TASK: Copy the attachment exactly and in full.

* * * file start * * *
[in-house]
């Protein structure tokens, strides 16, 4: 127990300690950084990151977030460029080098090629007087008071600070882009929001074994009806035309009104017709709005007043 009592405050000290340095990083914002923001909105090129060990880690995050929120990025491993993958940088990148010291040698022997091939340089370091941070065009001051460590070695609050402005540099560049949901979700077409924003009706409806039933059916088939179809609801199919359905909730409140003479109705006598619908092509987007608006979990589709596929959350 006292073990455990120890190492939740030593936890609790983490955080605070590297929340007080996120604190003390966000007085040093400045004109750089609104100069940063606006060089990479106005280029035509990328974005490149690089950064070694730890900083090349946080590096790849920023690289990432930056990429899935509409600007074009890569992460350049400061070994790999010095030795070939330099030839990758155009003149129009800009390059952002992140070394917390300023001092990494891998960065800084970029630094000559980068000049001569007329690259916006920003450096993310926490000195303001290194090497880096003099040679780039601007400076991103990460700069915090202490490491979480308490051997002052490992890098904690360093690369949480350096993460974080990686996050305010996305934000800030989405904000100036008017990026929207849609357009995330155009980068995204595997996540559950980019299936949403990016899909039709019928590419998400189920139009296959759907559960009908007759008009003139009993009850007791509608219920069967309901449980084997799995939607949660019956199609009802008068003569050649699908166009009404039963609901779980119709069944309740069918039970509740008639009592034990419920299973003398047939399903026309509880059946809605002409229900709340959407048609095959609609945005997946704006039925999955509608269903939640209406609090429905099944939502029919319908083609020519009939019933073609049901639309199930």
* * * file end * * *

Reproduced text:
[in-house]
């Protein structure tokens, strides 16, 4: 127990300690950084990151977030460029080098090629007087008071600070882009929001074994009806035309009104017709709005007043 009592405050000290340095990083914002923001909105090129060990880690995050929120990025491993993958940088990148010291040698022997091939340089370091941070065009001051460590070695609050402005540099560049949901979700077409924003009706409806039933059916088939179809609801199919359905909730409140003479109705006598619908092509987007608006979990589709596929959350 006292073990455990120890190492939740030593936890609790983490955080605070590297929340007080996120604190003390966000007085040093400045004109750089609104100069940063606006060089990479106005280029035509990328974005490149690089950064070694730890900083090349946080590096790849920023690289990432930056990429899935509409600007074009890569992460350049400061070994790999010095030795070939330099030839990758155009003149129009800009390059952002992140070394917390300023001092990494891998960065800084970029630094000559980068000049001569007329690259916006920003450096993310926490000195303001290194090497880096003099040679780039601007400076991103990460700069915090202490490491979480308490051997002052490992890098904690360093690369949480350096993460974080990686996050305010996305934000800030989405904000100036008017990026929207849609357009995330155009980068995204595997996540559950980019299936949403990016899909039709019928590419998400189920139009296959759907559960009908007759008009003139009993009850007791509608219920069967309901449980084997799995939607949660019956199609009802008068003569050649699908166009009404039963609901779980119709069944309740069918039970509740008639009592034990419920299973003398047939399903026309509880059946809605002409229900709340959407048609095959609609945005997946704006039925999955509608269903939640209406609090429905099944939502029919319908083609020519009939019933073609049901639309199930």